resourcesABOUT MT AUTHOR GUIDELINES CLASSIFIEDS EDITORIAL CALENDAR MEDIA GUIDE MASSAGE MART SCHOOLS & EDUCATION FEEDBACK
Using the Lens of Chinese Medicine
One of the most common medications I see in clinical practice on a daily basis is fluoxetine or Prozac. Consequently, I hear many complaints concerning the side effects of this medication and am frequently asked by patients to help manage these side effects with acupuncture and Chinese medicine.
National Board Apologizes for Testing Issues
The National Board of Chiropractic Examiners (NBCE) has issued a formal apology following a series of computer-based testing malfunctions that impacted two separate examinations (March and June 2016) and caused "widespread confusion and frustration" to the nearly 1,500 examinees taking the tests.
Getting Paid by Medicare Is Getting a Major Adjustment
The 2015 Medicare Access and CHIP Reauthorization Act (MACRA) was signed into law to implement a new approach to clinician payments and replace the Sustainable Growth Rate formula.
Natural Cancer Prevention: Pomegranate for the Prostate
In recent years, the ingestion of pure pomegranate juice (8 ounces per day) has been shown in clinical studies with human subjects to slow, and to some degree, reverse, the progression of prostate cancer – the second leading cause of cancer death in North American men.
Treatment Success at the Won Institute
According to the World Health Organization's 2003 report titled, "Acupuncture: Review and Analysis of Controlled Clinical Trials," acupuncture has been shown to improve many physical, emotional, and mental conditions.
Workers' Back Pain: Causes, Costs & Solution
You will want to share two important papers published in the past several months. Why? When read separately, each provides valuable information relevant to your patients, community and practice; together, they tell a compelling story.
U.S. Olympians Have a DC in Their Corner
It's probably old news to you that doctors of chiropractic play an increasingly prominent role in treating athletes, from youth sports participants to weekend warriors, to elite / professional competitors.
Dysautonomia: The Medical Condition You May Already Be Treating
TCM practitioners have spent thousands of years healing patients without knowing or needing the names of their diseases as defined by allopathic medicine. We have syndrome names that are both poetic and efficient.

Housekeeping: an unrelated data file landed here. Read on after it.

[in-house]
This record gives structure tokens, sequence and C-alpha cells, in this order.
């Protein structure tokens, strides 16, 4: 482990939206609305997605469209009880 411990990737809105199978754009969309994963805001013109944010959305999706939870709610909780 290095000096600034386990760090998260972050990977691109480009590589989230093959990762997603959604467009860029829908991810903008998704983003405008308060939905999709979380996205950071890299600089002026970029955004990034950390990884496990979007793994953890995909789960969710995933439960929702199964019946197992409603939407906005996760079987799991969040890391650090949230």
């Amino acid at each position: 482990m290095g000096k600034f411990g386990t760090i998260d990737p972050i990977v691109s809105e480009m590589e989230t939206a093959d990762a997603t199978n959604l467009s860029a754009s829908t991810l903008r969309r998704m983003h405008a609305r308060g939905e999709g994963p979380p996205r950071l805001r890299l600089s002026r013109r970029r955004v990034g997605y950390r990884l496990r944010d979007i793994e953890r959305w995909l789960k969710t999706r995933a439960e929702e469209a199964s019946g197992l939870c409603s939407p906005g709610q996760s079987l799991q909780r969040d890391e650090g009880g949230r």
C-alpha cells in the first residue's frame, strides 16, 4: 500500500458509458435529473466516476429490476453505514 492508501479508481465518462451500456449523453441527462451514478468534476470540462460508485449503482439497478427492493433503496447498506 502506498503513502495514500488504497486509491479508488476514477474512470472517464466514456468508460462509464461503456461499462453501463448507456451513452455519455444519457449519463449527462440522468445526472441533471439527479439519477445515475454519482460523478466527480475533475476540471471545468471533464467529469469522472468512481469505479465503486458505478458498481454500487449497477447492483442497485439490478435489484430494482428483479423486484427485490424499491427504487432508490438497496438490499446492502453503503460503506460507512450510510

Pediatric Asthma: A Case Study
I have had very good success with pediatric asthma, combining acupuncture with Chinese herbal products. Treatment is given over four to eight months, twice monthly, with herbal formulas rotated every month.
Update from the International AIDS Conference
The 21st International AIDS Conference in Durban, South Africa, brought together more than 15,000 of the world's leading scientists, activists, funders, policy makers, and consumers from 153 countries.
Power to the Patient
Against a backdrop of splintered political parties, polarizations within nations, civil unrest, and distrust of established government (such as the growing anti-Washington, D.C. sentiment) comes the not-so-surprising finding that health care authorities and practitioners (with perhaps the exception of insurers) are turning over more and more powers to the individual patient.
ITB Syndrome: Treat the Tensor Fascia Latae
Iliotibial band syndrome is usually the result of repetitive knee flexion, such as in runners or cyclists. Pain may be experienced in the knee and/or the hip. The patient may express a sense of the hip dislocating, popping or snapping.
Decoding the Mystery of Medical Insurance Acceptance
In the constantly evolving profession of acupuncture, one of the least understood areas is medical insurance acceptance. The profession is filled with controversy surrounding this topic: Is it ethical?
Six Things Every DC Should Know About the Zika Virus
The Zika outbreak continues to spread across the continental United States and U.S. territories. We offer this brief overview on this important public health problem for the practicing doctor of chiropractic.
Upgrade to "Parker 2.0" in Las Vegas
Continuing your education and refining your practice: two key elements of a successful chiropractic career. Parker Seminars promises both as it celebrates its 65th anniversary in Las Vegas next February, according to Parker University President, Dr. William Morgan, and seminar consultant Dr. Mark Sanna.
Pediatric Footwear: Function Over Fashion
As practitioners, it is not uncommon for parents to bring us their children to treat or ask us questions related to the pediatric population. Children's feet tend to be a perplexing region for parents and practitioners alike.
Four Ways to Attract Patients
Acupuncturist A has been in practice for six years and has struggled since day one. She spends as much time and money on marketing as she can, but since her practice is slow, her budget isn't that big.
Treating Peripheral Neuropathy: Multi-Faceted Approach Including Laser Therapy
Peripheral neuropathy affects at least 20 million people in the United States1 and nearly 60 percent of all people with diabetes suffer from diabetic neuropathy. Many suffer from the disorder without ever identifying the cause.
Going Beyond Just Feeling Good
We all know that most patients come to us for some pain complaint: neck pain, back pain, sciatica, carpal tunnel, etc. We also all know that acupuncture is a great first-line care for these issues, as well as supporting overall health and wellness.